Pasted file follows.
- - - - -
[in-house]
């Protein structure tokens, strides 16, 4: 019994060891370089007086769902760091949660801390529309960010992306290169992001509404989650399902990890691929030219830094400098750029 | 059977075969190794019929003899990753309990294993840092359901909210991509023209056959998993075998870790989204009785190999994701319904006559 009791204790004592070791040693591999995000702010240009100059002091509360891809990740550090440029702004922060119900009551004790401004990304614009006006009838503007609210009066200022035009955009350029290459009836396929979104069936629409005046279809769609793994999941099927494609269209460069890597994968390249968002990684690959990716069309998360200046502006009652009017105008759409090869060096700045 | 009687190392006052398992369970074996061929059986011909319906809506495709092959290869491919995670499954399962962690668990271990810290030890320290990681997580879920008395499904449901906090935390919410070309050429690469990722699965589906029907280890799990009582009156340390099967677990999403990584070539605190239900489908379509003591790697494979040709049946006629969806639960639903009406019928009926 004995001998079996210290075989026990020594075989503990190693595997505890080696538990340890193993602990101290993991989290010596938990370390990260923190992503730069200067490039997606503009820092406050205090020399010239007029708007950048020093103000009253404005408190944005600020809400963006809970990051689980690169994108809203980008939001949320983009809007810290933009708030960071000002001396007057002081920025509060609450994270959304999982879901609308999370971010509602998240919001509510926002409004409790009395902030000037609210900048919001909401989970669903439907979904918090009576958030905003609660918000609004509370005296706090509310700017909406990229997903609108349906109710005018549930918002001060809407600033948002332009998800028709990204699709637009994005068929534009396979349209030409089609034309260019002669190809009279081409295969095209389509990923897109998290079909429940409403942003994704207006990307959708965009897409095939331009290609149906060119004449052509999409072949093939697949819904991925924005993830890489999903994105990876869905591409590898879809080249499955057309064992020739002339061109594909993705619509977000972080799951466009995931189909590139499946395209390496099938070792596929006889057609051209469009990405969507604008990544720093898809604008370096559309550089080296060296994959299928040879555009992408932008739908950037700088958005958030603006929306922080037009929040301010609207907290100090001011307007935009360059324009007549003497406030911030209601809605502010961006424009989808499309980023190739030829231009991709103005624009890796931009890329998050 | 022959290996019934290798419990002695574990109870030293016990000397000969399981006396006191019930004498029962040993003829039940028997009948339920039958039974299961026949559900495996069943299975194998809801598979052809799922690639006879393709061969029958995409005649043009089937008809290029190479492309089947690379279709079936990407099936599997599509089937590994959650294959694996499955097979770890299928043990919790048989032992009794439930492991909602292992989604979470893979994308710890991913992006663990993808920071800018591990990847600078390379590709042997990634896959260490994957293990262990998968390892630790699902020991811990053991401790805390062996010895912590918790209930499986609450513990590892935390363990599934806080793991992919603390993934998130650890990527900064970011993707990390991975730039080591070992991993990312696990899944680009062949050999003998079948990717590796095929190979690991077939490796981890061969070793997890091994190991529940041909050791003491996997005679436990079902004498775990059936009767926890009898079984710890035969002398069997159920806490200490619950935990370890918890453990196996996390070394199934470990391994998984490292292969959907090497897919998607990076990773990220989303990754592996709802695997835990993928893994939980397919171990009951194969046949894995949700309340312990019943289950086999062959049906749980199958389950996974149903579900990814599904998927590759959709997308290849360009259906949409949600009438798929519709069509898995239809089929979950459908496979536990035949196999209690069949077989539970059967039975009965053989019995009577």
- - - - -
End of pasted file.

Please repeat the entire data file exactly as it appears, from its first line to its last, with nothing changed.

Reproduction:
[in-house]
């Protein structure tokens, strides 16, 4: 019994060891370089007086769902760091949660801390529309960010992306290169992001509404989650399902990890691929030219830094400098750029 | 059977075969190794019929003899990753309990294993840092359901909210991509023209056959998993075998870790989204009785190999994701319904006559 009791204790004592070791040693591999995000702010240009100059002091509360891809990740550090440029702004922060119900009551004790401004990304614009006006009838503007609210009066200022035009955009350029290459009836396929979104069936629409005046279809769609793994999941099927494609269209460069890597994968390249968002990684690959990716069309998360200046502006009652009017105008759409090869060096700045 | 009687190392006052398992369970074996061929059986011909319906809506495709092959290869491919995670499954399962962690668990271990810290030890320290990681997580879920008395499904449901906090935390919410070309050429690469990722699965589906029907280890799990009582009156340390099967677990999403990584070539605190239900489908379509003591790697494979040709049946006629969806639960639903009406019928009926 004995001998079996210290075989026990020594075989503990190693595997505890080696538990340890193993602990101290993991989290010596938990370390990260923190992503730069200067490039997606503009820092406050205090020399010239007029708007950048020093103000009253404005408190944005600020809400963006809970990051689980690169994108809203980008939001949320983009809007810290933009708030960071000002001396007057002081920025509060609450994270959304999982879901609308999370971010509602998240919001509510926002409004409790009395902030000037609210900048919001909401989970669903439907979904918090009576958030905003609660918000609004509370005296706090509310700017909406990229997903609108349906109710005018549930918002001060809407600033948002332009998800028709990204699709637009994005068929534009396979349209030409089609034309260019002669190809009279081409295969095209389509990923897109998290079909429940409403942003994704207006990307959708965009897409095939331009290609149906060119004449052509999409072949093939697949819904991925924005993830890489999903994105990876869905591409590898879809080249499955057309064992020739002339061109594909993705619509977000972080799951466009995931189909590139499946395209390496099938070792596929006889057609051209469009990405969507604008990544720093898809604008370096559309550089080296060296994959299928040879555009992408932008739908950037700088958005958030603006929306922080037009929040301010609207907290100090001011307007935009360059324009007549003497406030911030209601809605502010961006424009989808499309980023190739030829231009991709103005624009890796931009890329998050 | 022959290996019934290798419990002695574990109870030293016990000397000969399981006396006191019930004498029962040993003829039940028997009948339920039958039974299961026949559900495996069943299975194998809801598979052809799922690639006879393709061969029958995409005649043009089937008809290029190479492309089947690379279709079936990407099936599997599509089937590994959650294959694996499955097979770890299928043990919790048989032992009794439930492991909602292992989604979470893979994308710890991913992006663990993808920071800018591990990847600078390379590709042997990634896959260490994957293990262990998968390892630790699902020991811990053991401790805390062996010895912590918790209930499986609450513990590892935390363990599934806080793991992919603390993934998130650890990527900064970011993707990390991975730039080591070992991993990312696990899944680009062949050999003998079948990717590796095929190979690991077939490796981890061969070793997890091994190991529940041909050791003491996997005679436990079902004498775990059936009767926890009898079984710890035969002398069997159920806490200490619950935990370890918890453990196996996390070394199934470990391994998984490292292969959907090497897919998607990076990773990220989303990754592996709802695997835990993928893994939980397919171990009951194969046949894995949700309340312990019943289950086999062959049906749980199958389950996974149903579900990814599904998927590759959709997308290849360009259906949409949600009438798929519709069509898995239809089929979950459908496979536990035949196999209690069949077989539970059967039975009965053989019995009577």